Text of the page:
Binance CEO Says Support for Free Speech is Why He Invested in Twitter
By Catarina Demony and Sergio Gonçalves
LISBON (Reuters) – The chief executive of Binance, the world’s largest crypto exchange, said he was “extremely supportive” of free speech and that it was the main reason his company decided to invest $500 million in Elon Musk’s takeover of Twitter Inc.
Binance’s Changpeng Zhao, known as CZ, who is an active Twitter user with over 7 million followers, said there were “very good reasons” why he invested in the platform.
“The first is that we want to be extremely supportive of free speech,” Zhao said at the opening event of Europe’s biggest tech conference, Web Summit, in Lisbon, adding that Twitter is “the place where people express their opinions”.
“It’s an important platform for free speech – that’s the number one reason,” he added.
Musk’s Twitter takeover saga came to an end on Thursday when the deal was officially closed after months of twists and turns inside and outside the courtroom, and Musk immediately fired the seniors. platform leaders.
It’s unclear to what extent co-investors like Binance might be actively involved in Twitter’s future as a minority investor, since Musk fully controls the board and decision-making in the now-private Twitter.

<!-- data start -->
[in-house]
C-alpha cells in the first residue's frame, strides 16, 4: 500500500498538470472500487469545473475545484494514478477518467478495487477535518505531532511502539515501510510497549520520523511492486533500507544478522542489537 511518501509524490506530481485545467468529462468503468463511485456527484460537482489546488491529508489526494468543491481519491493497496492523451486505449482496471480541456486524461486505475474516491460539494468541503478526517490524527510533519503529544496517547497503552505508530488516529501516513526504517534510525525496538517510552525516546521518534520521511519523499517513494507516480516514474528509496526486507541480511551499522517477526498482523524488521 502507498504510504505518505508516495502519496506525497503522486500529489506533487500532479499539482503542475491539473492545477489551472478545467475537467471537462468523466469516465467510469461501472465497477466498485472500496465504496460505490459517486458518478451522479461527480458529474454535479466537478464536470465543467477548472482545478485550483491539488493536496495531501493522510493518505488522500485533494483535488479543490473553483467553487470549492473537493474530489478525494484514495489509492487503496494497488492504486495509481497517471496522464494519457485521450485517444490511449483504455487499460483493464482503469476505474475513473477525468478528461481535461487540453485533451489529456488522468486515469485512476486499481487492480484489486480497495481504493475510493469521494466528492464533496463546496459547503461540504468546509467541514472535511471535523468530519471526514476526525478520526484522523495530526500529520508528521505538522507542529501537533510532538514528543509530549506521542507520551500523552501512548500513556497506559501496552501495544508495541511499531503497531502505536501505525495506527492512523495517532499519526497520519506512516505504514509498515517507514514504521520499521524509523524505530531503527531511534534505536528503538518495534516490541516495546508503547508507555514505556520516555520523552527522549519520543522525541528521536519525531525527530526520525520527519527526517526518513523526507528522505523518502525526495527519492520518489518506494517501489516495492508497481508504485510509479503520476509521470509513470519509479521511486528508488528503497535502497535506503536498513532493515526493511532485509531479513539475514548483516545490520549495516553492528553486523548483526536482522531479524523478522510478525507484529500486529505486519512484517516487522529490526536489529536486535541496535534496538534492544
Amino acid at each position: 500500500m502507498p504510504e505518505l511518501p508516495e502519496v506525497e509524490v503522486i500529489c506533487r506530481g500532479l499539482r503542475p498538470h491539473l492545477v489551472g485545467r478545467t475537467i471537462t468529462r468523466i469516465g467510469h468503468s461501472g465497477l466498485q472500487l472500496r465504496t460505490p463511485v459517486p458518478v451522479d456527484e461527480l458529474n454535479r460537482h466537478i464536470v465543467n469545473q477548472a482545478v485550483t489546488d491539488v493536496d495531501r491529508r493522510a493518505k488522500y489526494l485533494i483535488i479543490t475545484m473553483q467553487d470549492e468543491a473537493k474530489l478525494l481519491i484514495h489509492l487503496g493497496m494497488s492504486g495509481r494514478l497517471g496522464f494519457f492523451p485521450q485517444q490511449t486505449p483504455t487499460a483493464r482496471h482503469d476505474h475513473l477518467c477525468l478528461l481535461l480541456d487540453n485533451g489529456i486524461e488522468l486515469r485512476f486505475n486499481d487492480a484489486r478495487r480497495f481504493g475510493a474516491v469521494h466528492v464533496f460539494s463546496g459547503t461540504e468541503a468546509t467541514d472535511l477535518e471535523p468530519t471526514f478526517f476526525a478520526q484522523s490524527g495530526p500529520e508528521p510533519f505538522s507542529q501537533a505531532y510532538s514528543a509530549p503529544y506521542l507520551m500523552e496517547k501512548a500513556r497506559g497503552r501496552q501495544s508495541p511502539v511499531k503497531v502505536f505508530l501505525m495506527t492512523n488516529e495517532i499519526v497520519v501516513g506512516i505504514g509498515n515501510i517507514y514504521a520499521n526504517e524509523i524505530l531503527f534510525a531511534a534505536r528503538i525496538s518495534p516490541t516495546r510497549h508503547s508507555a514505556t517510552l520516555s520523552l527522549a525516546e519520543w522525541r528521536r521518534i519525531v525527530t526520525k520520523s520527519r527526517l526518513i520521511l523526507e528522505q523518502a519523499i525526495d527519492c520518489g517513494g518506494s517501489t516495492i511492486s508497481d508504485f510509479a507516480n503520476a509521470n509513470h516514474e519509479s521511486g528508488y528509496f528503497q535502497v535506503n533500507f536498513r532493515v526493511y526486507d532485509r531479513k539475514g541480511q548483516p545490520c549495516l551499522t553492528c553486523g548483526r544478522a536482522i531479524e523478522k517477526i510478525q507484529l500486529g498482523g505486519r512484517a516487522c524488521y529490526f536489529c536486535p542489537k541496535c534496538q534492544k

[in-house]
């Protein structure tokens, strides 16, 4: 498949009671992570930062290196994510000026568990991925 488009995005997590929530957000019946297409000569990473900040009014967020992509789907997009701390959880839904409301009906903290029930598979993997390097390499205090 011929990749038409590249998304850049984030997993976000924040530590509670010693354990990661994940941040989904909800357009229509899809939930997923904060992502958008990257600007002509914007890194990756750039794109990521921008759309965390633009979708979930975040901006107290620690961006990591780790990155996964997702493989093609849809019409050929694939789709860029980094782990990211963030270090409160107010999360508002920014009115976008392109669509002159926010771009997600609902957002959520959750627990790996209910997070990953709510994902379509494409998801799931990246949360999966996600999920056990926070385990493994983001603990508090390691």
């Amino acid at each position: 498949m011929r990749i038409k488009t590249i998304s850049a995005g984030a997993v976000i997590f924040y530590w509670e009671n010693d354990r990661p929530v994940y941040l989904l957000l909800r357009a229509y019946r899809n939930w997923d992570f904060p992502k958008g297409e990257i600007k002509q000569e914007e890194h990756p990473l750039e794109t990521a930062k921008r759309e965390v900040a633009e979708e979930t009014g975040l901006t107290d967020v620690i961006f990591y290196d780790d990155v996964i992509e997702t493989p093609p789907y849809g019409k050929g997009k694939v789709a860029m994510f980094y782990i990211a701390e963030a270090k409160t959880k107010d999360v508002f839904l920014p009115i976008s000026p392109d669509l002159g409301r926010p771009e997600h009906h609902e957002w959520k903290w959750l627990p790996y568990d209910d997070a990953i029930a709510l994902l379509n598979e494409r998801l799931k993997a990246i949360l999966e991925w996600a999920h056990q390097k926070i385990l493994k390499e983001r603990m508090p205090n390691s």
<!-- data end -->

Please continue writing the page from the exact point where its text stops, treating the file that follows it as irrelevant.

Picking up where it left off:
Most of its co-investors in the $44 billion deal are funds including Sequoia Capital, Fidelity Management, Andreessen Horowitz and Brookfield. Binance said last week that it was creating a team to work on how blockchain and crypto could benefit Twitter.
“I’m a heavy Twitter user,” Zhao said, adding that Binance plans to be a long-term investor in the platform. “I want to invest in products that are important to our industry.”
Musk said Tuesday that Twitter would charge $8 for its Blue service, which includes its sought-after “verified” badge in its drive to monetize the service and make the social media network less reliant on ads. Zhao said he supported the idea.
Asked about other ideas Musk has for the platform, Zhao said, “Elon Musk is a very difficult guy to predict.”
(Reporting by Catarina Demony and Sergio Goncalves; Editing by Richard Pullin)